Dependency Status

Financial aid regulations assume that the student and the parents have primary responsibility for meeting the educational costs to attend school. The level of contribution is based on ability to pay, not on willingness to pay.

If a student can answer YES to at least ONE question in section two of the FAFSA worksheet, the student is considered "independent" for financial aid purposes, meaning no parent information is to be reported on the FAFSA. The questions are:

Neither parent refusal to contribute to the student's education nor parent unwillingness to provide information on the student aid application or for verification are grounds to be concerned independent. For more information about parent(s) reluctant to help, please visit www.FinAid.org.

Per federal regulations, a student may be considered independent if the student submits documentation that the student's independent status is based on unusual circumstances. Unusual circumstances are those circumstances, which, in the professional judgment of the Financial Aid Office, warrant the student to be considered independent. Examples would include situations in which the student's parents are physically or mentally incapacitated. A Special Circumstance Request form must be filed also.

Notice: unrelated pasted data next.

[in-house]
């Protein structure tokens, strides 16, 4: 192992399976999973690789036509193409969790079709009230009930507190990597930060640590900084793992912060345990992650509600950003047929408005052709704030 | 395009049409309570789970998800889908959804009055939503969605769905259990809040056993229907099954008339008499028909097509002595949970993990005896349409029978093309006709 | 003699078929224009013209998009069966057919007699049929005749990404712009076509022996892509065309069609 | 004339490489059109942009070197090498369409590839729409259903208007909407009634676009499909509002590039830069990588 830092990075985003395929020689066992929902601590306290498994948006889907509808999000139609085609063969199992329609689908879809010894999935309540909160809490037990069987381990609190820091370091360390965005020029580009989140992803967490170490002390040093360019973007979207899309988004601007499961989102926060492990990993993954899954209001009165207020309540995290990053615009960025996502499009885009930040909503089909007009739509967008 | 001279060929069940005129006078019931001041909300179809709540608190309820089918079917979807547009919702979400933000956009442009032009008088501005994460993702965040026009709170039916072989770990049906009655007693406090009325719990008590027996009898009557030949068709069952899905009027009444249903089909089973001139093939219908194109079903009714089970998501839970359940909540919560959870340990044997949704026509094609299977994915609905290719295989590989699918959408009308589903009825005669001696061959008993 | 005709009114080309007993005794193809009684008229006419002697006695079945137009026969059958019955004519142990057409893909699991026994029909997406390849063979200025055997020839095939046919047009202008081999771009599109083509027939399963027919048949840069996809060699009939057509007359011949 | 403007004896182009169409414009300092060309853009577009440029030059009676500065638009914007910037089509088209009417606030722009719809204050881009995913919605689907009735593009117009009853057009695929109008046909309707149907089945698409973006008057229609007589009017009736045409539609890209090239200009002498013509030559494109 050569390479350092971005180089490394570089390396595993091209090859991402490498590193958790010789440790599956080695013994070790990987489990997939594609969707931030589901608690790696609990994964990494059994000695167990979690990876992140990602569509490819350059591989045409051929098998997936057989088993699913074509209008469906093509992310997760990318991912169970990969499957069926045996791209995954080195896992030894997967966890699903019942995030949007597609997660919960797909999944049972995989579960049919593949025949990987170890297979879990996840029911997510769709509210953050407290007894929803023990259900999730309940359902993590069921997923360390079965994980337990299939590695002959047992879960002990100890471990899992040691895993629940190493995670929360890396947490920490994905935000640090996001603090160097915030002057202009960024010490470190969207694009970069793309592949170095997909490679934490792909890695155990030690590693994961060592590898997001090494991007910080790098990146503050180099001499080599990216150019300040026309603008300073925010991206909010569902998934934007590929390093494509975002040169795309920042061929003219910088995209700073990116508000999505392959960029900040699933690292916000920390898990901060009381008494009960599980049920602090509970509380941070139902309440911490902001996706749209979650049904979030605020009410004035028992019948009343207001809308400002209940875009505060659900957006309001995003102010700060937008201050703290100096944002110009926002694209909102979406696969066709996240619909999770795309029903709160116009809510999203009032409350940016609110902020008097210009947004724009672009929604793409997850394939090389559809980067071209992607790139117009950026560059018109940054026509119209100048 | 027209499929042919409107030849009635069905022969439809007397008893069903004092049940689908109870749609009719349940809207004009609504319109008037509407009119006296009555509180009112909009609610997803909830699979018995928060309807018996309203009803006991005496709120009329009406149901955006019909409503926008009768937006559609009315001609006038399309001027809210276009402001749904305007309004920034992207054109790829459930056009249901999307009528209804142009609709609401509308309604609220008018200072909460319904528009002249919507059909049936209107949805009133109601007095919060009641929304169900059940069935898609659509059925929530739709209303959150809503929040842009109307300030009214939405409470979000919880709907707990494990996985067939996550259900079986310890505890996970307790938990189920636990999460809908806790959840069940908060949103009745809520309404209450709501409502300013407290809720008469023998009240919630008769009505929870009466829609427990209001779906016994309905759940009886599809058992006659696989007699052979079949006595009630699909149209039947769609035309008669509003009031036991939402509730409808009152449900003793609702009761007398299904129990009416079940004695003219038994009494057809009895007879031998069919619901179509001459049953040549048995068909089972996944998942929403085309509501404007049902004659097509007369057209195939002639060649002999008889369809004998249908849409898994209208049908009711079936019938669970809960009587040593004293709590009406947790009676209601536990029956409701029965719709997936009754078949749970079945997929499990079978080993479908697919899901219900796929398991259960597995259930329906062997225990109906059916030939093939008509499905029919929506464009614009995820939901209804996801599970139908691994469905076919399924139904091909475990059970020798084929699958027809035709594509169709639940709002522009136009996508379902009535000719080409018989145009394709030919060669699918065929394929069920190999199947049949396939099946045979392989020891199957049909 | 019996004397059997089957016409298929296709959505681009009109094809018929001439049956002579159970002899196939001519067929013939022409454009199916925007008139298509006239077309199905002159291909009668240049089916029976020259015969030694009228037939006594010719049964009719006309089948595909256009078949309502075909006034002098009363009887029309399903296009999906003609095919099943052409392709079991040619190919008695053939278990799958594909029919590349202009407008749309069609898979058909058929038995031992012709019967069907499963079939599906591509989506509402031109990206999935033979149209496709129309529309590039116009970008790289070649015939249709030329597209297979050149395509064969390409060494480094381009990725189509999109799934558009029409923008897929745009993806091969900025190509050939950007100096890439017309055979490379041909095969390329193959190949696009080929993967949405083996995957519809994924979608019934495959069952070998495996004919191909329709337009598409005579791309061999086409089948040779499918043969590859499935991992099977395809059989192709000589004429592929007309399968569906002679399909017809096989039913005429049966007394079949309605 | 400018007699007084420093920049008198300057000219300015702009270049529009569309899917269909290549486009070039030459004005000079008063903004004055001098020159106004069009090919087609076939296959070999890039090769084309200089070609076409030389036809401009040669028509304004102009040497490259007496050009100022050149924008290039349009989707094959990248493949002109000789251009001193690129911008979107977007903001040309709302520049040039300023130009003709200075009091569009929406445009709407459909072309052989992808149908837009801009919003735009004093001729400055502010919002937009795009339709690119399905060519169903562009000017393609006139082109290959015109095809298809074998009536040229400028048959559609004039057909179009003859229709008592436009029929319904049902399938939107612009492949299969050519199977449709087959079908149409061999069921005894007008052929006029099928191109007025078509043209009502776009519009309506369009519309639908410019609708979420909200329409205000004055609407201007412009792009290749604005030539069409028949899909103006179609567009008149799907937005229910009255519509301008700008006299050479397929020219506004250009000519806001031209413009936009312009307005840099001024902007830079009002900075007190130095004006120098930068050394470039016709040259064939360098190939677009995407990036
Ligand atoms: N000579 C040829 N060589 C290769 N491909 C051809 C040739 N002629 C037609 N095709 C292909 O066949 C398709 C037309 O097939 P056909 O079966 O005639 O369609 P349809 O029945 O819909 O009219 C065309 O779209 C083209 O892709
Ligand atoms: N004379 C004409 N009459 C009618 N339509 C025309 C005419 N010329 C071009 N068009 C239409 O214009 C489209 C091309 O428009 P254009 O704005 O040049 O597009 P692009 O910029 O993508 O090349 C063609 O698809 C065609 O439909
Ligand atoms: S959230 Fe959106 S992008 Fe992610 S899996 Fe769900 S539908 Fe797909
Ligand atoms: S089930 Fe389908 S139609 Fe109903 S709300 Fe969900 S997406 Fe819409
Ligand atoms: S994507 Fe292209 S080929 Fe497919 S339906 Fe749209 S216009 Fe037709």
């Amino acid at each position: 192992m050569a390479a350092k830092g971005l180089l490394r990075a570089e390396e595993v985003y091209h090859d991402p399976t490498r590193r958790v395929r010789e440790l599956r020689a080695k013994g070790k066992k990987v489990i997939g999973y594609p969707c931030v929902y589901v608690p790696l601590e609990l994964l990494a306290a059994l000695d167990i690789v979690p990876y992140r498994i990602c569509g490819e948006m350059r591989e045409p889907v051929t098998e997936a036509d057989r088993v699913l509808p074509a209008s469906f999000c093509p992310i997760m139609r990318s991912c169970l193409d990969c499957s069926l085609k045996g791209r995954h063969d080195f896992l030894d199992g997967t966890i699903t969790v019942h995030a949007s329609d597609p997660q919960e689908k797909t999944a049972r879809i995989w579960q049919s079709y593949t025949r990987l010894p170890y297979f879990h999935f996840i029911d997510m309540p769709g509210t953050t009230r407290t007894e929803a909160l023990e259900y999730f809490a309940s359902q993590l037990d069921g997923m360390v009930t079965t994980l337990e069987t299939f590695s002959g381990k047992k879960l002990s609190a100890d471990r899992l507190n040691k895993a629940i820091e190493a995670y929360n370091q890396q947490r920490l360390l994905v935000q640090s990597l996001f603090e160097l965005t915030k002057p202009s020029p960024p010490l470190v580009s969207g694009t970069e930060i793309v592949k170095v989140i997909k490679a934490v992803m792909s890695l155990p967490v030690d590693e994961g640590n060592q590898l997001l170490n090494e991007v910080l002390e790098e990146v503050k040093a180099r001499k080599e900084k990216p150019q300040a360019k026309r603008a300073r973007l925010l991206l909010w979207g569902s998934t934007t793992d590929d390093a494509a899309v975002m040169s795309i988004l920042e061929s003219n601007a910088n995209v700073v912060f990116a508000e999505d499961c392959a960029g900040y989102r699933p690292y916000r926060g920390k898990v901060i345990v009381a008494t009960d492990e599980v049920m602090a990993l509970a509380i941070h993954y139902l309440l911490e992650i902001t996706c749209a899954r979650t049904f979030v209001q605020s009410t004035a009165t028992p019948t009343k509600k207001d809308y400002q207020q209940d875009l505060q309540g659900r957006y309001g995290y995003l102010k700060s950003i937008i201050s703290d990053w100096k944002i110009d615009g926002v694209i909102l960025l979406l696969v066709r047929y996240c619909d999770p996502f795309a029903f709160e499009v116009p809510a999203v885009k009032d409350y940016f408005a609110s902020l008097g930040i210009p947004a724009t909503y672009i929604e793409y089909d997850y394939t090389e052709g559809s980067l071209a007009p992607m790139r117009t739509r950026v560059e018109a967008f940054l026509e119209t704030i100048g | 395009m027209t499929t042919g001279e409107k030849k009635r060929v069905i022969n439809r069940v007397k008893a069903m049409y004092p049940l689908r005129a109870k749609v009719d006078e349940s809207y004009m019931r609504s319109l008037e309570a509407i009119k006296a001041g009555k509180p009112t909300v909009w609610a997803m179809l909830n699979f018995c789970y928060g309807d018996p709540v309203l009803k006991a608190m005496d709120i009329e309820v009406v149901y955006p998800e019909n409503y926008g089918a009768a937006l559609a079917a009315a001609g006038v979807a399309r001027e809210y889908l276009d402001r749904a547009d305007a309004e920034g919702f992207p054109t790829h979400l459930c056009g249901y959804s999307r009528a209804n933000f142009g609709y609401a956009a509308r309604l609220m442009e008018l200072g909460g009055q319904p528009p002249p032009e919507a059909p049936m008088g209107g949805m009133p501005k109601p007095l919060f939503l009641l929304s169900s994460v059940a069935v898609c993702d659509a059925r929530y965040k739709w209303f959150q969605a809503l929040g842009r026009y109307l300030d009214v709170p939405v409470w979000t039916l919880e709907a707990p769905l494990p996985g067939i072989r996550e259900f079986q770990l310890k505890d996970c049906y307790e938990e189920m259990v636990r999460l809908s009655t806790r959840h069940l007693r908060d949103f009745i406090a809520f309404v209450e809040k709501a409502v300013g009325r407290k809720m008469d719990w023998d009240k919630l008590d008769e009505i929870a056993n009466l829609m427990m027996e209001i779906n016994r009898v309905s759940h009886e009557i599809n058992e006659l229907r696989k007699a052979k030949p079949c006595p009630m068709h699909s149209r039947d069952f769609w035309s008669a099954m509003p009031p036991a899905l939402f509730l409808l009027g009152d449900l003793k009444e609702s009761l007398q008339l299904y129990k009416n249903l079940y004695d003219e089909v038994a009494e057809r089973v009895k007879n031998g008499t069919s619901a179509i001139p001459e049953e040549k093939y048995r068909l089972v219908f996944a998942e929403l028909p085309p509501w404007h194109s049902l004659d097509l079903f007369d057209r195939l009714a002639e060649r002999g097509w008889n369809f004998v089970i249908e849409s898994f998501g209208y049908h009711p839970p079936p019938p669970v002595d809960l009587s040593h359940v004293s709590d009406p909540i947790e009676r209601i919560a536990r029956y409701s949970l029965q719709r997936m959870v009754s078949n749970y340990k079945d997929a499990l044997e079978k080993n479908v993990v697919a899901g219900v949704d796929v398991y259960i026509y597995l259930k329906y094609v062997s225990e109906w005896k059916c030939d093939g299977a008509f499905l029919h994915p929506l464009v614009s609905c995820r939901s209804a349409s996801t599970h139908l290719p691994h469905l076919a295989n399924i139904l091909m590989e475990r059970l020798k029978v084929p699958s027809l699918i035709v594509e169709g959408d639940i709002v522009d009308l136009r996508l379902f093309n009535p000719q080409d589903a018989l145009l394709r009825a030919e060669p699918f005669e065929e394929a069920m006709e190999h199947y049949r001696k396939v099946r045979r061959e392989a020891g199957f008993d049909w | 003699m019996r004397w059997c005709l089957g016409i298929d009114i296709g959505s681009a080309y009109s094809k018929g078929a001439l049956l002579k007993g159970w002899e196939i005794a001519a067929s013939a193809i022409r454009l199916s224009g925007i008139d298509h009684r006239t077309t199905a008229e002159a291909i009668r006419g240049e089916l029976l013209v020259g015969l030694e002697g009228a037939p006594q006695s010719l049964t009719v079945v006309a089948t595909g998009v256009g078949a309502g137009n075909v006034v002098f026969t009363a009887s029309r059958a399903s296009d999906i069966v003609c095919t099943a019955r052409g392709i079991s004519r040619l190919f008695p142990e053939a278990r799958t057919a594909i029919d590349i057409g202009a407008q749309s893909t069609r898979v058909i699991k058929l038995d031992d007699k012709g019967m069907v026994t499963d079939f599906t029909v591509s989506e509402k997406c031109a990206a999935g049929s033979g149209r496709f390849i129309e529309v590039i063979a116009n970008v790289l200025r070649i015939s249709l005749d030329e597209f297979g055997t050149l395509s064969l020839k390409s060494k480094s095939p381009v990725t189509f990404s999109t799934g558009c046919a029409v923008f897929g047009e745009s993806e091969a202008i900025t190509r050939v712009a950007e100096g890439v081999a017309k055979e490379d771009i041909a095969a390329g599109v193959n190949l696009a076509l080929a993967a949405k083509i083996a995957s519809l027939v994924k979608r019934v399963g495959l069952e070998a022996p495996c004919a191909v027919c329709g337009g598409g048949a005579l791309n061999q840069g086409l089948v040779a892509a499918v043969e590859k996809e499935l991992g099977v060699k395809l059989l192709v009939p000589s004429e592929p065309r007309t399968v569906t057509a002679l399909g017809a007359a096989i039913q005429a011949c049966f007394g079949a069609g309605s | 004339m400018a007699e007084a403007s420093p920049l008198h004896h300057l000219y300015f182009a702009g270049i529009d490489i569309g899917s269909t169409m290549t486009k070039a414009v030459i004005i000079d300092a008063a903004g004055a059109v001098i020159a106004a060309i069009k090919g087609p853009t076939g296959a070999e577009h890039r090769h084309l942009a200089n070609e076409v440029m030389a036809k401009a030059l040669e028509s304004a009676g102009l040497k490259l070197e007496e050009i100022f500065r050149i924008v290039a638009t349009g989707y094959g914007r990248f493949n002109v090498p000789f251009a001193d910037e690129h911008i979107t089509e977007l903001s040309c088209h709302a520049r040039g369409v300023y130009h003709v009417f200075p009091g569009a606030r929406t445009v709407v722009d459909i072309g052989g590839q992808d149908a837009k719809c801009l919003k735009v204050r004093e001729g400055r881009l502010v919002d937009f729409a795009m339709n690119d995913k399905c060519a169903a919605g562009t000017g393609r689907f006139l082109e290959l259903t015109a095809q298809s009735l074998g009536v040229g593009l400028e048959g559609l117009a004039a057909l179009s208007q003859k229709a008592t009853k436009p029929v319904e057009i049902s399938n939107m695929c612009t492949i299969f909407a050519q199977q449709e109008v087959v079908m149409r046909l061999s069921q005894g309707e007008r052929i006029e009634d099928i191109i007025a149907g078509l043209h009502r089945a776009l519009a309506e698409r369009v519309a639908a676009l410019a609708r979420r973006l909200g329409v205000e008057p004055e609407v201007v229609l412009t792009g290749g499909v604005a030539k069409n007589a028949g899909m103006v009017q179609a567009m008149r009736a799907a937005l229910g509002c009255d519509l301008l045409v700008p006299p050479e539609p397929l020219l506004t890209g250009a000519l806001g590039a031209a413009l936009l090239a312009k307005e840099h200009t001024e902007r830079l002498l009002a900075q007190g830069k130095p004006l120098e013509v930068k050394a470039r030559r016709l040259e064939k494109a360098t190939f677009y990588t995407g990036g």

Although married students are considered independent, students that marry after filing the FAFSA cannot update their marital status to be considered independent. Students must list their current marital status on the FAFSA at the time they file the form. If the student answer NO to all questions in Step Three of the FAFSA, the student will be considered a dependent student and their financial aid package will be determined using their parent(s) income information.

To apply for an appeal, the student will need to submit the Special Circumstance Request form along with a letter of explanation and supporting documents. Appeals take 30 days to process. However, appeals are not reviewed August 1st – 31st and January 1st - 31st due to registration.